Solariat today launched an advertising platform for forums, social media and Q&A sites called AdLib, which uses linguistic analysis to automatically generate sponsored replies to users’ questions.
With user behavior is starting to trend away from search and toward asking online communities for help, a new method of advertising is needed; while search is easily monetizable through automated Google-type contextual advertising, online communities are not.
When AdLib works, it seems like another community member has smoothly joined into an online conversation with an informative response. The product is currently running on About.com’s Calorie Count site, where it brings Calorie Count editorial content into conversations on the forum part of the site. In the example shown at left, at the bottom of the page where a user asks about losing “the last few pounds,” a Solariat ad unit surfaces six articles it thinks might be relevant to the user. It’s also possible for AdLib to show sponsored content from another site in that unit, though if Solariat can’t find any relevant sponsored content for a specific page, it promises the ad unit will disappear.
The Calorie Count implementation isn’t that stunning; we’re all used to seeing automatically-generated links to related content at the bottom of articles from providers like Sphere/Surphace (owned by AOL) and the New York Times’ Blogrunner. 5min does something similar, with related videos from its distribution network showing up on pages on Answers.com and other sites.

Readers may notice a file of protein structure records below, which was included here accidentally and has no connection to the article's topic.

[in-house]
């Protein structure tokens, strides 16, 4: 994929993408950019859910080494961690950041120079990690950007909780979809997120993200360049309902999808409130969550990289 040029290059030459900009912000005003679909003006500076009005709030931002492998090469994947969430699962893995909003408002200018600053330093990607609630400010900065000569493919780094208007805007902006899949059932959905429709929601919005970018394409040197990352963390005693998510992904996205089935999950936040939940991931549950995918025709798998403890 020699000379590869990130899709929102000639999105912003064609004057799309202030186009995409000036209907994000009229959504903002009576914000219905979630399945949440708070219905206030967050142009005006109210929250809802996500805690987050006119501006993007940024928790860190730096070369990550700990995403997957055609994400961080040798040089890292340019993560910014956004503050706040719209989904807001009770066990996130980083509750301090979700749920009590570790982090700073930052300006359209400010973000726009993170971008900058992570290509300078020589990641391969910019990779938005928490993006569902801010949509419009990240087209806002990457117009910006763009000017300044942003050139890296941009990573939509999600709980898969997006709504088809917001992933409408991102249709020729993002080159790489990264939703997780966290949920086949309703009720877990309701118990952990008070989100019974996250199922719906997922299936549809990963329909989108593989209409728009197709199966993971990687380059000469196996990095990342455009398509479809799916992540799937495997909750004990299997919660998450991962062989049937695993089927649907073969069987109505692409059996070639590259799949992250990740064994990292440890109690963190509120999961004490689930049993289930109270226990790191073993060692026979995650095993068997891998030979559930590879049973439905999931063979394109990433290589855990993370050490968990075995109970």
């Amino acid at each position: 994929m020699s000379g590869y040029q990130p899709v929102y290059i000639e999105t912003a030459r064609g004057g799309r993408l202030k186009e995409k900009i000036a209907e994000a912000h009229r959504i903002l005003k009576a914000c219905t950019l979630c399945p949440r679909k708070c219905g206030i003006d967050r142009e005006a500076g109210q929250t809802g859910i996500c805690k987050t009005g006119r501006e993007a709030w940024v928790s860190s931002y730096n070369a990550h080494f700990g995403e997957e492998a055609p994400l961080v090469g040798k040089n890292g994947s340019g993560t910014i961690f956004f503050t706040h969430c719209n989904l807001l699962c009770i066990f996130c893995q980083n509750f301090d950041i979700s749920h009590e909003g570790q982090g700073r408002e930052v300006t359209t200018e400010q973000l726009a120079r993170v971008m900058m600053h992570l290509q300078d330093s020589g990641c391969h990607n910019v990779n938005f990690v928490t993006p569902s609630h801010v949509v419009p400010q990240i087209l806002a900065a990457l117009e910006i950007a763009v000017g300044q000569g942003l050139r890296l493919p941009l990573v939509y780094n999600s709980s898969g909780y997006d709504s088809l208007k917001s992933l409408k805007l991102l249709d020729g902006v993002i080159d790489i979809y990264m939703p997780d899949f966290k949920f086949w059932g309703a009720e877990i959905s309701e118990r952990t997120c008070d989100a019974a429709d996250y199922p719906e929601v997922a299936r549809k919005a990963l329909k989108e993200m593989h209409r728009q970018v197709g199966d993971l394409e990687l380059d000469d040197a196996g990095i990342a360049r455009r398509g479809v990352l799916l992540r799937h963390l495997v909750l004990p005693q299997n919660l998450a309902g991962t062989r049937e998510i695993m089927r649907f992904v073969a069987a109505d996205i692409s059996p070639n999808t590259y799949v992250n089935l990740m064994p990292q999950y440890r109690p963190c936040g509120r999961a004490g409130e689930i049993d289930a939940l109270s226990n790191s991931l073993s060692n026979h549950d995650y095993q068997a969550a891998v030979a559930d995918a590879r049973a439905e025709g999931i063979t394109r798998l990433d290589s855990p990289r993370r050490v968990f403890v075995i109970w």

What makes AdLib potentially interesting is the idea that Solariat could understand what a user is asking on a service, like Twitter or Yahoo Answers, and reply in computer-generated colloquial terms with a relevant answer. If done well, users might not mind that it’s sponsored content that’s being offered to them. Compared to hiring posses of social media responders, this automated process could potentially be more real-time and scalable.
Solariat is funded by KPG Ventures, and co-founded by former 24/7 Real Media executive Jack Smith and Jeffrey Davitz, who worked on artificial intelligence at the research outfit SRI and ran the natural language search engine startup CriticalPoint Software. The company has seven employees in New York City and San Mateo, Calif.
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